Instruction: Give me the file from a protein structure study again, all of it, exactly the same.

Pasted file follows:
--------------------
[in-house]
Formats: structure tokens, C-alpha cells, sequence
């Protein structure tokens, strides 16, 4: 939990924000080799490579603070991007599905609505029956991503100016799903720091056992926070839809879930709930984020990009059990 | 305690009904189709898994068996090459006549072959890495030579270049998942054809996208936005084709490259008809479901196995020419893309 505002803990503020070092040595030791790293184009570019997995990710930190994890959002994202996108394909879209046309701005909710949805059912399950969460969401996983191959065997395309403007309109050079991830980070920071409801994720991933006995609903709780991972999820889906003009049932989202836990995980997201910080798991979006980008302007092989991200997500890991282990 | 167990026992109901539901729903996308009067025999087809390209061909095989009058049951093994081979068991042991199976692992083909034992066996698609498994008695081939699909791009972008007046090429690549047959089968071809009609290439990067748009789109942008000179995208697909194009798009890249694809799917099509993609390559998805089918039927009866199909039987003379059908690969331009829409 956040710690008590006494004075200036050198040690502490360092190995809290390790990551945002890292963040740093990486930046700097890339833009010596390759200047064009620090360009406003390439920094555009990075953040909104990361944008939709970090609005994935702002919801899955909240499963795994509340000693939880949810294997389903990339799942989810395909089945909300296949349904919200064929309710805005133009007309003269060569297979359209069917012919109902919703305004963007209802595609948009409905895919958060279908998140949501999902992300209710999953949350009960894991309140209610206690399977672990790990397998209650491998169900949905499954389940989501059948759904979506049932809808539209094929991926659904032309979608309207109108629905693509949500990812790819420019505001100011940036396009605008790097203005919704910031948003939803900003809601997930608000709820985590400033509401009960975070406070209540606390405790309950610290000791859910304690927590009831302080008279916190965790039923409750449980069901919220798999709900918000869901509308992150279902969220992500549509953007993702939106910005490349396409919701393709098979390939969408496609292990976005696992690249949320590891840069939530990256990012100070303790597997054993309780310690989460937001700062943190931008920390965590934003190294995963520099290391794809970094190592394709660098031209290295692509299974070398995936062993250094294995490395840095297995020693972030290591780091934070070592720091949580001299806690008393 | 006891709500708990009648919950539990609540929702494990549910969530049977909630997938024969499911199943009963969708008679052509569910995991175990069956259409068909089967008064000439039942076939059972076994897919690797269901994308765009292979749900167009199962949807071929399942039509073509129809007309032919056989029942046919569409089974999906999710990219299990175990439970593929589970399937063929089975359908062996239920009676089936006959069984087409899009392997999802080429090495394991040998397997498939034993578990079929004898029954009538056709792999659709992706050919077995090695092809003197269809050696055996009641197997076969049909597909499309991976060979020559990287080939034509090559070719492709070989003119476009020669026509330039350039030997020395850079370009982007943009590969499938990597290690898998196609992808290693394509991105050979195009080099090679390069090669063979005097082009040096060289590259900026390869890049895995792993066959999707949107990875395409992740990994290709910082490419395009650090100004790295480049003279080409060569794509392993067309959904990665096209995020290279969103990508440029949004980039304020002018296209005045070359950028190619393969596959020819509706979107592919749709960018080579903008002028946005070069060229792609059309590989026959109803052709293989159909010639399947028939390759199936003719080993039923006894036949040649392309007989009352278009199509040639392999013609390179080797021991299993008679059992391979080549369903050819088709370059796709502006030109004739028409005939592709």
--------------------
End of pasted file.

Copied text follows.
[in-house]
Formats: structure tokens, C-alpha cells, sequence
């Protein structure tokens, strides 16, 4: 939990924000080799490579603070991007599905609505029956991503100016799903720091056992926070839809879930709930984020990009059990 | 305690009904189709898994068996090459006549072959890495030579270049998942054809996208936005084709490259008809479901196995020419893309 505002803990503020070092040595030791790293184009570019997995990710930190994890959002994202996108394909879209046309701005909710949805059912399950969460969401996983191959065997395309403007309109050079991830980070920071409801994720991933006995609903709780991972999820889906003009049932989202836990995980997201910080798991979006980008302007092989991200997500890991282990 | 167990026992109901539901729903996308009067025999087809390209061909095989009058049951093994081979068991042991199976692992083909034992066996698609498994008695081939699909791009972008007046090429690549047959089968071809009609290439990067748009789109942008000179995208697909194009798009890249694809799917099509993609390559998805089918039927009866199909039987003379059908690969331009829409 956040710690008590006494004075200036050198040690502490360092190995809290390790990551945002890292963040740093990486930046700097890339833009010596390759200047064009620090360009406003390439920094555009990075953040909104990361944008939709970090609005994935702002919801899955909240499963795994509340000693939880949810294997389903990339799942989810395909089945909300296949349904919200064929309710805005133009007309003269060569297979359209069917012919109902919703305004963007209802595609948009409905895919958060279908998140949501999902992300209710999953949350009960894991309140209610206690399977672990790990397998209650491998169900949905499954389940989501059948759904979506049932809808539209094929991926659904032309979608309207109108629905693509949500990812790819420019505001100011940036396009605008790097203005919704910031948003939803900003809601997930608000709820985590400033509401009960975070406070209540606390405790309950610290000791859910304690927590009831302080008279916190965790039923409750449980069901919220798999709900918000869901509308992150279902969220992500549509953007993702939106910005490349396409919701393709098979390939969408496609292990976005696992690249949320590891840069939530990256990012100070303790597997054993309780310690989460937001700062943190931008920390965590934003190294995963520099290391794809970094190592394709660098031209290295692509299974070398995936062993250094294995490395840095297995020693972030290591780091934070070592720091949580001299806690008393 | 006891709500708990009648919950539990609540929702494990549910969530049977909630997938024969499911199943009963969708008679052509569910995991175990069956259409068909089967008064000439039942076939059972076994897919690797269901994308765009292979749900167009199962949807071929399942039509073509129809007309032919056989029942046919569409089974999906999710990219299990175990439970593929589970399937063929089975359908062996239920009676089936006959069984087409899009392997999802080429090495394991040998397997498939034993578990079929004898029954009538056709792999659709992706050919077995090695092809003197269809050696055996009641197997076969049909597909499309991976060979020559990287080939034509090559070719492709070989003119476009020669026509330039350039030997020395850079370009982007943009590969499938990597290690898998196609992808290693394509991105050979195009080099090679390069090669063979005097082009040096060289590259900026390869890049895995792993066959999707949107990875395409992740990994290709910082490419395009650090100004790295480049003279080409060569794509392993067309959904990665096209995020290279969103990508440029949004980039304020002018296209005045070359950028190619393969596959020819509706979107592919749709960018080579903008002028946005070069060229792609059309590989026959109803052709293989159909010639399947028939390759199936003719080993039923006894036949040649392309007989009352278009199509040639392999013609390179080797021991299993008679059992391979080549369903050819088709370059796709502006030109004739028409005939592709």